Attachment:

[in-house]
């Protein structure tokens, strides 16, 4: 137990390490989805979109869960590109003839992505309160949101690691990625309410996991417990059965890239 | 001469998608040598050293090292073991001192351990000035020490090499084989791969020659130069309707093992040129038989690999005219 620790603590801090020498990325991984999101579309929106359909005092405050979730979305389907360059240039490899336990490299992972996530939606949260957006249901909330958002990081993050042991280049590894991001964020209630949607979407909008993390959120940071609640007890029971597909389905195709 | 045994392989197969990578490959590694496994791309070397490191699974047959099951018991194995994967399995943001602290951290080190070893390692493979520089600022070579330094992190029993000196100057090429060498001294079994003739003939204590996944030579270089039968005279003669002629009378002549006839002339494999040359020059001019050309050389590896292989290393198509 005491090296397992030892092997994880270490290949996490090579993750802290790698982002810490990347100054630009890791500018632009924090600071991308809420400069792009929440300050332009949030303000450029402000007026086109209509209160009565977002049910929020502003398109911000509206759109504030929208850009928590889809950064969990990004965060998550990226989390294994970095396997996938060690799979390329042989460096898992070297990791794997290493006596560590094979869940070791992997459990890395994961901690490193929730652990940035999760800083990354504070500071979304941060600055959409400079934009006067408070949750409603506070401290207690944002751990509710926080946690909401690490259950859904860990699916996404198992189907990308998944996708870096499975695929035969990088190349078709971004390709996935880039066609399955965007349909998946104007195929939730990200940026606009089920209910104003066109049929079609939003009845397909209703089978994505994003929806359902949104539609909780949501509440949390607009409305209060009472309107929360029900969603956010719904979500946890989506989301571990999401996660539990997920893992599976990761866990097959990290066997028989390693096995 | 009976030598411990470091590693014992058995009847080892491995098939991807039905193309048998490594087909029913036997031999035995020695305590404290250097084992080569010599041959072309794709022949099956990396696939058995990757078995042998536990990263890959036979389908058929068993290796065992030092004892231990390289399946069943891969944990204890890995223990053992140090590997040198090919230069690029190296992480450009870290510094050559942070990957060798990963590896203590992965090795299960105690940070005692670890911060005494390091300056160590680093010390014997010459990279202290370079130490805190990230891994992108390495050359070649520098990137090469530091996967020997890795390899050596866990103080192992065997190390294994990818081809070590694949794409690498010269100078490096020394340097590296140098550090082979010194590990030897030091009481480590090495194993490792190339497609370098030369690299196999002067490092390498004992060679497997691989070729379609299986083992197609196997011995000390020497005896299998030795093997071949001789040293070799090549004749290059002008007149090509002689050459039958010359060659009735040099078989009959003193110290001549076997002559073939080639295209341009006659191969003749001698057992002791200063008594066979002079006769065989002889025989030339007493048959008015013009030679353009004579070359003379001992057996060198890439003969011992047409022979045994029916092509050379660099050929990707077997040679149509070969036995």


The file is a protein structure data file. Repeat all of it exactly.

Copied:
[in-house]
């Protein structure tokens, strides 16, 4: 137990390490989805979109869960590109003839992505309160949101690691990625309410996991417990059965890239 | 001469998608040598050293090292073991001192351990000035020490090499084989791969020659130069309707093992040129038989690999005219 620790603590801090020498990325991984999101579309929106359909005092405050979730979305389907360059240039490899336990490299992972996530939606949260957006249901909330958002990081993050042991280049590894991001964020209630949607979407909008993390959120940071609640007890029971597909389905195709 | 045994392989197969990578490959590694496994791309070397490191699974047959099951018991194995994967399995943001602290951290080190070893390692493979520089600022070579330094992190029993000196100057090429060498001294079994003739003939204590996944030579270089039968005279003669002629009378002549006839002339494999040359020059001019050309050389590896292989290393198509 005491090296397992030892092997994880270490290949996490090579993750802290790698982002810490990347100054630009890791500018632009924090600071991308809420400069792009929440300050332009949030303000450029402000007026086109209509209160009565977002049910929020502003398109911000509206759109504030929208850009928590889809950064969990990004965060998550990226989390294994970095396997996938060690799979390329042989460096898992070297990791794997290493006596560590094979869940070791992997459990890395994961901690490193929730652990940035999760800083990354504070500071979304941060600055959409400079934009006067408070949750409603506070401290207690944002751990509710926080946690909401690490259950859904860990699916996404198992189907990308998944996708870096499975695929035969990088190349078709971004390709996935880039066609399955965007349909998946104007195929939730990200940026606009089920209910104003066109049929079609939003009845397909209703089978994505994003929806359902949104539609909780949501509440949390607009409305209060009472309107929360029900969603956010719904979500946890989506989301571990999401996660539990997920893992599976990761866990097959990290066997028989390693096995 | 009976030598411990470091590693014992058995009847080892491995098939991807039905193309048998490594087909029913036997031999035995020695305590404290250097084992080569010599041959072309794709022949099956990396696939058995990757078995042998536990990263890959036979389908058929068993290796065992030092004892231990390289399946069943891969944990204890890995223990053992140090590997040198090919230069690029190296992480450009870290510094050559942070990957060798990963590896203590992965090795299960105690940070005692670890911060005494390091300056160590680093010390014997010459990279202290370079130490805190990230891994992108390495050359070649520098990137090469530091996967020997890795390899050596866990103080192992065997190390294994990818081809070590694949794409690498010269100078490096020394340097590296140098550090082979010194590990030897030091009481480590090495194993490792190339497609370098030369690299196999002067490092390498004992060679497997691989070729379609299986083992197609196997011995000390020497005896299998030795093997071949001789040293070799090549004749290059002008007149090509002689050459039958010359060659009735040099078989009959003193110290001549076997002559073939080639295209341009006659191969003749001698057992002791200063008594066979002079006769065989002889025989030339007493048959008015013009030679353009004579070359003379001992057996060198890439003969011992047409022979045994029916092509050379660099050929990707077997040679149509070969036995």